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Cop at Center of Controversy May Be Suspended

Southampton Town police chief serves disciplinary charges against Eric Sickles.

A Southampton Town police officer who — according to a confidential source and corroborated by many published reports — became addicted to drugs while working in the ’s now-defunct Street Crimes Unit is slated to be suspended Tuesday.

At the Southampton Town Board’s 1 p.m. public meeting Tuesday at , the board will take a vote on suspending Eric Sickles without pay “pending the disposition of disciplinary charges.” According to the resolution, the vote comes at the recommendation of Police Chief William Wilson, who served the charges, which are not specified in the resolution.

In April, Lt. James Kiernan, who was the supervisor of the Street Crimes Unit, was , then in early May.

The reasons for his suspension were also never publicly stated, as town and police officials cited confidentiality of personnel matters. But Wilson began an internal review of two years of Street Crimes Unit cases, and he told Newsday that the unit, which conducted narcotics investigations, lacked oversight.

And on May 9, the Government Corruption Bureau of Suffolk County District Attorney Thomas Spota’s office " from Town Hall. Then at the end of May, Spota announced that two convicted drug dealers who had been arrested by the Street Crimes Unit would be and their charges were vacated. Their releases were the result of an ongoing review of more than 100 of the unit’s cases, according to Spota, who said that his office has gathered information that affects the credibility of a police officer.

Defense attorney Sue Menu said the cases were tossed out because the men's constitutional rights had been violated.

Spota said his office is still reviewing both pending and closed cases, which will likely end in more cases being dismissed.

If the board goes through with the suspension, Sickles will be able to use accumulated sick and vacation time to keep receiving paychecks.

The resolution does not state when exactly the board will revisit the matter, but it does direct Wilson to report on the status of the case to the board on a regular basis.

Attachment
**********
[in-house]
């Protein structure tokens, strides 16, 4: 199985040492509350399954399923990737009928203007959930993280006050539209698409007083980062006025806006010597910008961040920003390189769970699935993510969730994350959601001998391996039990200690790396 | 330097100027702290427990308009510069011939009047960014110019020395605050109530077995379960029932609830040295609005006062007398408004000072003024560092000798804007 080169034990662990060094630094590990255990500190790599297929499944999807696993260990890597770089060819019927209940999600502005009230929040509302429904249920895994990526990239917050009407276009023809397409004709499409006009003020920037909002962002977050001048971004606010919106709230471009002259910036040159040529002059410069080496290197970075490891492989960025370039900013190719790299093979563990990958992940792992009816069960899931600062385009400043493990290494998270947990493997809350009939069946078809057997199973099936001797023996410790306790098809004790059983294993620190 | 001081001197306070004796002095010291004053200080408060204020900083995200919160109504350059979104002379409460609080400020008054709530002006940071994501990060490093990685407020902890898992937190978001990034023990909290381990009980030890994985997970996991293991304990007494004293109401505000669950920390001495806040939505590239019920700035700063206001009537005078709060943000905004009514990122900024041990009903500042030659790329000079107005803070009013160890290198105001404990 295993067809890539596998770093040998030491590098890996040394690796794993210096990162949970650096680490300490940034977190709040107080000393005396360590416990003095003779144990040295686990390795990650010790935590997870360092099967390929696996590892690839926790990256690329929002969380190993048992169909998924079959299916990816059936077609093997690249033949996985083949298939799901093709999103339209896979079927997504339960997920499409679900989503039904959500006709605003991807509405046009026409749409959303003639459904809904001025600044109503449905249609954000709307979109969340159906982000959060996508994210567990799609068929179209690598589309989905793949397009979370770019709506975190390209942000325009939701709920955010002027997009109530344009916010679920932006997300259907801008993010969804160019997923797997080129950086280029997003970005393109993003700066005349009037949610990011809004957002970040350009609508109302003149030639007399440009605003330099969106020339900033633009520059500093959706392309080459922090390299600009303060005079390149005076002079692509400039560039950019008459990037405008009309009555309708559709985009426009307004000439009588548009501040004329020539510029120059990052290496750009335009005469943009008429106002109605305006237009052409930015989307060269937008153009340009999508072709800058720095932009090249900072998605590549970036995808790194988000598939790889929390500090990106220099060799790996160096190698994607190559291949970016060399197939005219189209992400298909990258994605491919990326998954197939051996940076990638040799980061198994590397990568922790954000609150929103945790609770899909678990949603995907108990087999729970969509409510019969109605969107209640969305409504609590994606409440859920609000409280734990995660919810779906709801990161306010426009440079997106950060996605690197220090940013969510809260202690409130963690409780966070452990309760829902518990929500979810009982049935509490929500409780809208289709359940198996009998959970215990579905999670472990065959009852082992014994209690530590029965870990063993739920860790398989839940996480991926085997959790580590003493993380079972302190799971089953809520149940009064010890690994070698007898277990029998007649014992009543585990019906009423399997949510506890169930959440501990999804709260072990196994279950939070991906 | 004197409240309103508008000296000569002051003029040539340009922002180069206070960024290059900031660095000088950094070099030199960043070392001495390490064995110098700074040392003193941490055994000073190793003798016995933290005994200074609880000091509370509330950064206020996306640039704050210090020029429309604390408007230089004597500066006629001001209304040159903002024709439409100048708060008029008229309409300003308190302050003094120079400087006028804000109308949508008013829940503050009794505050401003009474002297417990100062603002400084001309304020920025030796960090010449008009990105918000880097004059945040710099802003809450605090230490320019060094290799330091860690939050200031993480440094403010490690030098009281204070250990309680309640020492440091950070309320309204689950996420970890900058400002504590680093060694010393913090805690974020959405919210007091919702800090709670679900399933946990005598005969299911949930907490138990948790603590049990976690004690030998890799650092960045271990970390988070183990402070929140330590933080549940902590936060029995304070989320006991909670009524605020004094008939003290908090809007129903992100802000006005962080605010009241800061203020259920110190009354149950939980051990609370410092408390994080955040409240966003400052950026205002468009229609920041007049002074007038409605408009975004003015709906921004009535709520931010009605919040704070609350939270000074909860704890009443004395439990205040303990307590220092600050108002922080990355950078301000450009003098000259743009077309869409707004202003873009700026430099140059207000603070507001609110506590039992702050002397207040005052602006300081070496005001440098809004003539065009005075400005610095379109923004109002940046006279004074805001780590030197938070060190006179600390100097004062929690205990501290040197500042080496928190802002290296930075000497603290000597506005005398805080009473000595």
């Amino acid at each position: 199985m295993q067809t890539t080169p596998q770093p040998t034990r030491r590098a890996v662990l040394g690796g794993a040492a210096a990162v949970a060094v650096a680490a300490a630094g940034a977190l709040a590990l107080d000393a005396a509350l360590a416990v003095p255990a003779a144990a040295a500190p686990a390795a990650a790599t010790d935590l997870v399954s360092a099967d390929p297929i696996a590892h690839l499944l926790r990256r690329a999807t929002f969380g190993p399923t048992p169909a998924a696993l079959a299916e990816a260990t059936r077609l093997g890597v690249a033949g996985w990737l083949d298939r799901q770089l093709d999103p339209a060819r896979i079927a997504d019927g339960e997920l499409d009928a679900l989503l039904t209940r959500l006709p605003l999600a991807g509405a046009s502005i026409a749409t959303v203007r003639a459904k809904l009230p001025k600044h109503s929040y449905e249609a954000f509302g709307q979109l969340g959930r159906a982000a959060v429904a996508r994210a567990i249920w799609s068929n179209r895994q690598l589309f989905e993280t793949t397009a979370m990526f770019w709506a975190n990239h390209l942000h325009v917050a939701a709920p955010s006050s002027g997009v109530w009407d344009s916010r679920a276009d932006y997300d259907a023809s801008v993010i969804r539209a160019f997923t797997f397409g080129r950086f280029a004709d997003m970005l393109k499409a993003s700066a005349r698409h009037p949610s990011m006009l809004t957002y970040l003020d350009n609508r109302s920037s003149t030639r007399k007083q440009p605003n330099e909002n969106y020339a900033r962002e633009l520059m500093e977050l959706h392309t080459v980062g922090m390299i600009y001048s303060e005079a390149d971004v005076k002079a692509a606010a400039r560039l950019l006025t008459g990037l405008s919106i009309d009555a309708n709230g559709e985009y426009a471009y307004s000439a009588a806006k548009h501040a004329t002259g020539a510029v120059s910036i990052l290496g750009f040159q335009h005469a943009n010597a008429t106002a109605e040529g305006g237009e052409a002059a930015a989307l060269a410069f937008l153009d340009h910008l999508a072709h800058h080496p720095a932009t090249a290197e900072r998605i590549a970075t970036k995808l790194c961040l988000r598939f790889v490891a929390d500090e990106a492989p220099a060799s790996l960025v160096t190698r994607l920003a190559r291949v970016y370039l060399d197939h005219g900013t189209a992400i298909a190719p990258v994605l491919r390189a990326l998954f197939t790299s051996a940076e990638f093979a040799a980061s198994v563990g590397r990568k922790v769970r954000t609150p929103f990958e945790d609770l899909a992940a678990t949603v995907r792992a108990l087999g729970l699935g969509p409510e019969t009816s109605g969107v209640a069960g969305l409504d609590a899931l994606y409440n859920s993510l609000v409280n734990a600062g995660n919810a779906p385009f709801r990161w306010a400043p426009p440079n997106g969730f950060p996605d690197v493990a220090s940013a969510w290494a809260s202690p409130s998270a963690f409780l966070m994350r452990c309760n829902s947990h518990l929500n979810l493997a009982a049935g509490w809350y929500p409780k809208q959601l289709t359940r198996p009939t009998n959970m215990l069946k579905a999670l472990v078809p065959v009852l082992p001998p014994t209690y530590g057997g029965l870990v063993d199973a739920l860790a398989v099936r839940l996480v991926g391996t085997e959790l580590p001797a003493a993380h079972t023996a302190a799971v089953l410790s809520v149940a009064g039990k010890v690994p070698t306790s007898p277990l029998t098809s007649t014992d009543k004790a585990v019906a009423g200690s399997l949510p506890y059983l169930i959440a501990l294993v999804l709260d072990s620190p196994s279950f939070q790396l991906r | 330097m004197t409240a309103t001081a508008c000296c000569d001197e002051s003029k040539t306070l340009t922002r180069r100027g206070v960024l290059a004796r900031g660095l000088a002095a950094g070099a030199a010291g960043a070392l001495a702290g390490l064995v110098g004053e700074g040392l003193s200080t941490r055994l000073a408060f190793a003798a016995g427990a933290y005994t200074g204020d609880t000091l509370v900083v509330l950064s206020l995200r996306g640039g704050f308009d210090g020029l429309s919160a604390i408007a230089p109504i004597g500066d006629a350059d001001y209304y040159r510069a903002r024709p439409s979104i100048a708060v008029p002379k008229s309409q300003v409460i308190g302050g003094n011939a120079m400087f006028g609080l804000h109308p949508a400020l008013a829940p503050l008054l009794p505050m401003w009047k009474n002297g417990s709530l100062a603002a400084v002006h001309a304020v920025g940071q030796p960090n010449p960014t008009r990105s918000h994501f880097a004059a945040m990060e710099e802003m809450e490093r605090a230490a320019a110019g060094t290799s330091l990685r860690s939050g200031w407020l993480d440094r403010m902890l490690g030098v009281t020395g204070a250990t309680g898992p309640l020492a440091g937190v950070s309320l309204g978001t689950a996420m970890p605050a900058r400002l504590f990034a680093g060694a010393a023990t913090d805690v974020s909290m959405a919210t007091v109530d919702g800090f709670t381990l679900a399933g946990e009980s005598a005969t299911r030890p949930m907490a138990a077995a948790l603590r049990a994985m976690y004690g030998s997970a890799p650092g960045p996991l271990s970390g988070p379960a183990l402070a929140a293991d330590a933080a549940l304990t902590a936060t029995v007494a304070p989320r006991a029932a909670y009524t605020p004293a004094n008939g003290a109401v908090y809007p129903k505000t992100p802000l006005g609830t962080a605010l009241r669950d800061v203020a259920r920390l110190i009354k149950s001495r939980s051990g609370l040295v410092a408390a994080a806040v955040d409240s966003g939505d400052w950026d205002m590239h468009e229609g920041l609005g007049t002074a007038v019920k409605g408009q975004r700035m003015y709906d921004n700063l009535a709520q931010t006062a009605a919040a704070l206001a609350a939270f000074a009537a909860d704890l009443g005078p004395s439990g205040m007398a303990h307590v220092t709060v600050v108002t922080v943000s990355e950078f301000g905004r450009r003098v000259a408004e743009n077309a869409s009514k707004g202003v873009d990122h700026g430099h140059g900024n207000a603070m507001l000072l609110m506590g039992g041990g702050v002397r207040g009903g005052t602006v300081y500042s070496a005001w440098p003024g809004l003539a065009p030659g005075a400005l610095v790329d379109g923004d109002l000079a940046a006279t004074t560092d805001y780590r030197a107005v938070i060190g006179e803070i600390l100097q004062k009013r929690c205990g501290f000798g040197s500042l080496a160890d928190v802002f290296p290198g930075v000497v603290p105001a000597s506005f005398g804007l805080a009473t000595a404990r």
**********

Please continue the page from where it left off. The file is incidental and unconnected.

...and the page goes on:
According to past Town Board resolutions, Sickles was appointed a part-time police officer in September 1998, though he did not officially begin until completing the Suffolk County Police Academy. In September 2000, he was appointed a full-time officer.

KRUSH July 10, 2012 at 10:51 AM
WHY IS THE PUBLIC KEPT IN THE DARK ABOUT WHAT THESE POLICE OFFICERS WERE INVOLVED IN -
Brendan J. O'Reilly July 10, 2012 at 12:54 PM
Thanks, Alice, for pointing out the inconsistency. I have revised the story.
Mary Anne DiMilia July 10, 2012 at 02:06 PM
HI known Eric he was my neighbor in Westhampton Beach at the Oak street apartments for years, in fact I remember when he was in the hiring process at the Police Department, I had given him a recommendation, for he lived upstairs from my apartment. I sure hope all these allocastions aren't true and sorry to hear that if it is wow the police will be losing a good man. Mary Anne DiMiliua my email address is mardim1978@aol.com if need be
RyeDad July 10, 2012 at 07:15 PM
How much has the Town of Southampton paid to lawyer Vincent Toomey so far for handling this case for the town and how much more will it cost them in the future? Toomey and his law firm have already been paid $1,700,000 from 2005 through April 2012.
Nancy Evans Figat July 16, 2012 at 03:36 PM
Suffolk County government has run amock. Not limited to Southampton. They are all guilty of RICO crimes.

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